Yours truly

Director for John Fowler & Co. (Leeds) Ltd


On Armistice day, Nov 11th 1918, approximately sixteen months after they were ordered, and eleven months more than anticipated, the first engine 14726 arrived at the nearest rail station to the farm. My grandfather returned from Cologne on leave and collected it. The 2nd engine 14727 followed one month later. My great grandfather paid a deposit of £500 in July 19th 1917 and the balance paid after delivery on Dec 7th 1918 of £3,488, paying a total of £3,988.

The John Fowler and Co Ltd invoice Oct 31st 1918 to my great grandfather was for the following; two 16.H.P. Compound steam ploughing engines 14726 & 14727, a 6 furrow anti-balance plough No.12817, a 11/13 tyne turning cultivator no.12871, a mole draining plough No.12847, and a five person ploughmen’s sleeping van No.12899 that was later confiscated by the war effort and given to Barnardos.

The details on the engine documents are as follows:

16H.P. Compound Ploughing Engines with special steel winding drums for draining and 800 yards of Fowler’s special steel wire rope on each drum, 30 wires, Waterlifters on each with 26ft of suction hose, injectors, mechanical lubricators for cylinders: washout arrangement and one 20ft length of suction hose for the two engines: double water gauges. Spuds, tools, toolboxes, etc.

We believe the model to be Fowler AA7 that came with a straight chimney. Later AA models came with a tapered chimney with a top brass rim.

On the Feb 5th 1918 a 2 wheeled water cart was supplied with steel frame, barrel 5ft by 3 ft diameter, hand pump with 21ft of suction hose and a delivery cock of 8ft was purchased for a sum of £74.

The engines were last used in 1976 and were only operated for agricultural use and not for public events.

Lewis Jackson

Al also send some further details of his great grand father, Lewis Jackson the man behind this pair of engines who worked very hard for many years to pay for them.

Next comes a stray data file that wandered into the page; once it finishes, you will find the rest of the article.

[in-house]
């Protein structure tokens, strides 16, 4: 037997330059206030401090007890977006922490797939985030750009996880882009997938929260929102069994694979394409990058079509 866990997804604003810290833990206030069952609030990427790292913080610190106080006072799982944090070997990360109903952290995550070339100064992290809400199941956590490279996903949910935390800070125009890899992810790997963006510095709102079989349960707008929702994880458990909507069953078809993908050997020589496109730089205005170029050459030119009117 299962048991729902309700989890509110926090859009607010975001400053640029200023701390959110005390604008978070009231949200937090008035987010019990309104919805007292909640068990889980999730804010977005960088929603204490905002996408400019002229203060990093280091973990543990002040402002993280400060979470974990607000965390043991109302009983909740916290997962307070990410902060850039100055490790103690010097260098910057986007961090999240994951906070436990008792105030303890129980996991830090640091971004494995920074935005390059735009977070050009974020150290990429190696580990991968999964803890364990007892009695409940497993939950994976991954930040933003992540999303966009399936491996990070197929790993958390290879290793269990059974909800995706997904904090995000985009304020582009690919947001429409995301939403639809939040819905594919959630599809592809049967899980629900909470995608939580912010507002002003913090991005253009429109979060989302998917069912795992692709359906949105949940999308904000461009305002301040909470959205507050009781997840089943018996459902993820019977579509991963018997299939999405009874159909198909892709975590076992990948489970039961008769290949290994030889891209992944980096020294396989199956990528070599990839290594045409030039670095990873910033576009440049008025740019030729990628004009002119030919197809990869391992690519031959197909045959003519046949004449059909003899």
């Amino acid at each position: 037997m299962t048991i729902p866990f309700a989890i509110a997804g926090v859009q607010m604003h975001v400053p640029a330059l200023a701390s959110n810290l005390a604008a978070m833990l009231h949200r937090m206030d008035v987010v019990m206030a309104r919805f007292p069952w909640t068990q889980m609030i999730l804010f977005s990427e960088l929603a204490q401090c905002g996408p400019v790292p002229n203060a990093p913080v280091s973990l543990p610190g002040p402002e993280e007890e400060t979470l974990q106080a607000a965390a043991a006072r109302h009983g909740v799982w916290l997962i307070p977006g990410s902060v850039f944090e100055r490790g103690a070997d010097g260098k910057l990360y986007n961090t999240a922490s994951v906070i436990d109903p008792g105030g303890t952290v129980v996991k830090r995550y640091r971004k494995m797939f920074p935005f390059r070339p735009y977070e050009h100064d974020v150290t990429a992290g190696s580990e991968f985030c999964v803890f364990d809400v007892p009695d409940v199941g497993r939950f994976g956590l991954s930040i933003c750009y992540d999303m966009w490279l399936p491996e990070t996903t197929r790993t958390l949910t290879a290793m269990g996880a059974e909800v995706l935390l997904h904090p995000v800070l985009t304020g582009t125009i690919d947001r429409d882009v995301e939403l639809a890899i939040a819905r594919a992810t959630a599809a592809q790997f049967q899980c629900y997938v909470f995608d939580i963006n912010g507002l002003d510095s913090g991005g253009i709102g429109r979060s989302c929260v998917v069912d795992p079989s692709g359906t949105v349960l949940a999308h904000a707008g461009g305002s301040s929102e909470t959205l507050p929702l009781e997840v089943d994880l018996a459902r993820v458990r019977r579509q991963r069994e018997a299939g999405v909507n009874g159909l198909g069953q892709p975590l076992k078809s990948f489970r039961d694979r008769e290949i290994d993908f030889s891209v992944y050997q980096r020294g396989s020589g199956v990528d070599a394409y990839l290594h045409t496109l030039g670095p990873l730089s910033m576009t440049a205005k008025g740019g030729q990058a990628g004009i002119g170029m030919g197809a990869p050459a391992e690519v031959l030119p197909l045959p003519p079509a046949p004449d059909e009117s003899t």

Lewis Jackson was born on April 30th 1863 in Ottringham, East Yorkshire and died on July 19th 1949. He endured difficult times in agriculture to leave a legacy of steam power history and memories to many. Just over a decade from August 1906 Mr Jackson relocated his family and farm equipment 180 miles south to Suffolk, purchased a 300acre farm, then heavily invested in modern technology when the world was at war and just after his eldest of three sons was killed in action. His second son returned from the war safely and collected the 1st engine on Armistice day, November 11th 1918 after a wait of sixteen months. Lewis Jackson named his engines ‘Peace’ and ‘Victory’.

This modern technology proved vital in the battle to feed the country in the war/post-war period. Much of the cultivation not only on Lewis Jackson’s Farm but many of the farms in a twenty mile proximity were carried out by these pair of steam ploughing engines. They continued their service long after the advent of sole operator tractors as the steam ploughing engines offered greater efficiencies of power and speed. Gradually as tractors became more technologically advanced, and labour and running costs increased, the Jackson engines use was limited to just their Farm. Their final year of use was 1976. The son, Harold Jackson, who collected the engines from the local railway station back in 1918, died two years later.

Harold Jackson is pictured below in 1975 on one of the engines: